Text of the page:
"In a data center people would generally prefer to have big storage capacity as they can access drives in parallel for speed. The greater density allows more storage for the power and cooling required."
It's perfectly true that you can get more IOPs (and throughput) by installing more drives at the cost of power consumption, cost and data centre footprint. However, there is one think hard drives can never do, and that is consistently achieve random read latency times of less than about 6ms. With SSDs you can get down to tens of microseconds (or, realistically, on a SAN hundres of milliseconds). If you have an application which is I/O bound on random reads, then only SSDs will get you out of it once you;'ve exhausted the practicalities of caching. (Random writes are not such an issue - enterprise arrays will cache those in NV store).
As for 4TB drives in the enterprise, then we have had real issues with the reliability of high density drives. They are OK for some semi-archival uses (for which you'd never use SSD anyway - at least not for the forseeable future). However, use them hard, and they fail at a much higher rate than the lower density enterprise drives. Then there is the problem that re-building RAID sets with such high density drives takes a very long time as capacity inevitably outgrows throughput (read/write throughput goes up in proportion to linear bit density, capacity as to square of linear bit density). That pushes you to double parity which removes some of the capacity advantages and can also impact performance.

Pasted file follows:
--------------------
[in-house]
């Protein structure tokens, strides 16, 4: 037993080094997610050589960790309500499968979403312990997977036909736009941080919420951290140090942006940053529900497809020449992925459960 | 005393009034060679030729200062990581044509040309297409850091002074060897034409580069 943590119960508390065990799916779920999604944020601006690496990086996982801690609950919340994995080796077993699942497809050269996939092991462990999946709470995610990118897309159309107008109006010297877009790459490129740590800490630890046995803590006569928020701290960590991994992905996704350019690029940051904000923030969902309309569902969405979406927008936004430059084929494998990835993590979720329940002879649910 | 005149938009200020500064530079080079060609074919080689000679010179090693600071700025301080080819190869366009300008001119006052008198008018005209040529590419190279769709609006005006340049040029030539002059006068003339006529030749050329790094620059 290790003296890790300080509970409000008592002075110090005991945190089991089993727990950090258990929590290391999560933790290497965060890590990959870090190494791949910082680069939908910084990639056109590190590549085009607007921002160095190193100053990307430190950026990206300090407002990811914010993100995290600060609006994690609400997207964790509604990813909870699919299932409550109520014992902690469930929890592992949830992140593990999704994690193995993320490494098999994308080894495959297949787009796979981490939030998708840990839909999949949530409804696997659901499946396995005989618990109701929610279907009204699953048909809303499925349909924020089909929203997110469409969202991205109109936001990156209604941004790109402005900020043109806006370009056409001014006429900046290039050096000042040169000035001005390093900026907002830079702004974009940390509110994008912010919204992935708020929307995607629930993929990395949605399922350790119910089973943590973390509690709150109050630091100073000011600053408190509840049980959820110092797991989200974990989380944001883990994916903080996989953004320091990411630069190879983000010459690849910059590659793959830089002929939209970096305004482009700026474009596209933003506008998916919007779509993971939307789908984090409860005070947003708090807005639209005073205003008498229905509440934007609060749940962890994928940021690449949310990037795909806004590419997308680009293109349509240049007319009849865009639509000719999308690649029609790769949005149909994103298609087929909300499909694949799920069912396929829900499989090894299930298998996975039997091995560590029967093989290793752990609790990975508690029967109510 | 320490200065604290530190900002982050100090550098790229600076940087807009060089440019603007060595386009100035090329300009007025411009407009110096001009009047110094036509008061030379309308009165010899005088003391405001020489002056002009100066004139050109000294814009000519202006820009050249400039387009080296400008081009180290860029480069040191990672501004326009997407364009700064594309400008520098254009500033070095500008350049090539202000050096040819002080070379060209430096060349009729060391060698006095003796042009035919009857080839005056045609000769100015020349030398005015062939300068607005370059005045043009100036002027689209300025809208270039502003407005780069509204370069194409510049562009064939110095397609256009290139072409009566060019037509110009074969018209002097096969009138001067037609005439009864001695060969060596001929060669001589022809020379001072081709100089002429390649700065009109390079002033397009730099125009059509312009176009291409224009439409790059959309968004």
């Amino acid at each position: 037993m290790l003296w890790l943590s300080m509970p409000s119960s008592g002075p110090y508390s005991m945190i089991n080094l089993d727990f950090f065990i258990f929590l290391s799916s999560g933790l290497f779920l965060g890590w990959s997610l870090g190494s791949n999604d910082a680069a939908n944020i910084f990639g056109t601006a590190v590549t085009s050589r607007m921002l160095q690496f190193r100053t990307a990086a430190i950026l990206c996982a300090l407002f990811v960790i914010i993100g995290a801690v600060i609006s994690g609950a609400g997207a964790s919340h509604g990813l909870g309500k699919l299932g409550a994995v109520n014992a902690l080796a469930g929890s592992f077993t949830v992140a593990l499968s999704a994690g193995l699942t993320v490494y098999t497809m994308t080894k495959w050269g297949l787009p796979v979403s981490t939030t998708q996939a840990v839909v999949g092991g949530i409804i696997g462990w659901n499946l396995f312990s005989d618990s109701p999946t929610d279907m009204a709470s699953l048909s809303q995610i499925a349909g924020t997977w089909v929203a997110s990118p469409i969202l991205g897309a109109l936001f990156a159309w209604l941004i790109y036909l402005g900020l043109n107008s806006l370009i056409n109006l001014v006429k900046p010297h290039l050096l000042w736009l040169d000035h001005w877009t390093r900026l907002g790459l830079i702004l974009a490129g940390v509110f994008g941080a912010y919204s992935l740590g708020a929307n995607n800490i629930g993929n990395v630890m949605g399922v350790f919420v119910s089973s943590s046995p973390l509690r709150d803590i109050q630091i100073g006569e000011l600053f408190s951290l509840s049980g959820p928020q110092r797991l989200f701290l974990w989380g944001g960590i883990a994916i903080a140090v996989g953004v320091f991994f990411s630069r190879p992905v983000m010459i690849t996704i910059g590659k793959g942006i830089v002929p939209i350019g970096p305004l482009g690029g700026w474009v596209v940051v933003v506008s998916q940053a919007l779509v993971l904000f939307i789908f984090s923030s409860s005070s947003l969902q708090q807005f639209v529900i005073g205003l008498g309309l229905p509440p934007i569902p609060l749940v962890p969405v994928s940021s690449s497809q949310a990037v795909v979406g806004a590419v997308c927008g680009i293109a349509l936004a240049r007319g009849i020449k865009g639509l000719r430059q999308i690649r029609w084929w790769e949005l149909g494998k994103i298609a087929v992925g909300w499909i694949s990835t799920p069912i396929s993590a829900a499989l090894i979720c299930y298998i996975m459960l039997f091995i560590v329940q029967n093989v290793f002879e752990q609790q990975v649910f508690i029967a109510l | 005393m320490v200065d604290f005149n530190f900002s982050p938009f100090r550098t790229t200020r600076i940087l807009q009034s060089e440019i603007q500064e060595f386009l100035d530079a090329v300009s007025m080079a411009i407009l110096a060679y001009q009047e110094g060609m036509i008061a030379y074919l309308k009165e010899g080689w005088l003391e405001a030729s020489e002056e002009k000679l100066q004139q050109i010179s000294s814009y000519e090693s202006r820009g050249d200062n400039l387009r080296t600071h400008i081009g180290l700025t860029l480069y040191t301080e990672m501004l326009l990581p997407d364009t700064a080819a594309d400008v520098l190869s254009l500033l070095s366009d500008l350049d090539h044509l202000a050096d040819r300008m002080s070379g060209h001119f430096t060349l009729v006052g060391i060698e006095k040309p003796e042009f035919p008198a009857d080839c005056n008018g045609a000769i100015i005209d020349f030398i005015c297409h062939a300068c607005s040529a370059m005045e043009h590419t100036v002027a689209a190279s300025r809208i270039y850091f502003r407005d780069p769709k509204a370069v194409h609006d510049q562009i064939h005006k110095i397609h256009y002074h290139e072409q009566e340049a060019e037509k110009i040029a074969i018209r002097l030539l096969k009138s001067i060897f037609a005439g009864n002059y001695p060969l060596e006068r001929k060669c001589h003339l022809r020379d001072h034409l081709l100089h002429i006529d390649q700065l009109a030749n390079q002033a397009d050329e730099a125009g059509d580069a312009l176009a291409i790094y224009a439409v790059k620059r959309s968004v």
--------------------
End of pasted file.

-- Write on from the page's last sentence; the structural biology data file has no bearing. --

SSDs will erode the top end of the enterprise drive market as prices drop. Realistically, write endurance is not going to be too much of an issue. Enterprise drives fail too, and once they get to the limit of their practical operating life, failure rates start to increase and swap-outs happen more frequently. Of course it's generally covered by maintenance contracts, and exactly the same thing will happen with enterprise SSDs.
Disks won't go away, at least for the forseeable future, it will just get pushed more and more to the bulk storage area.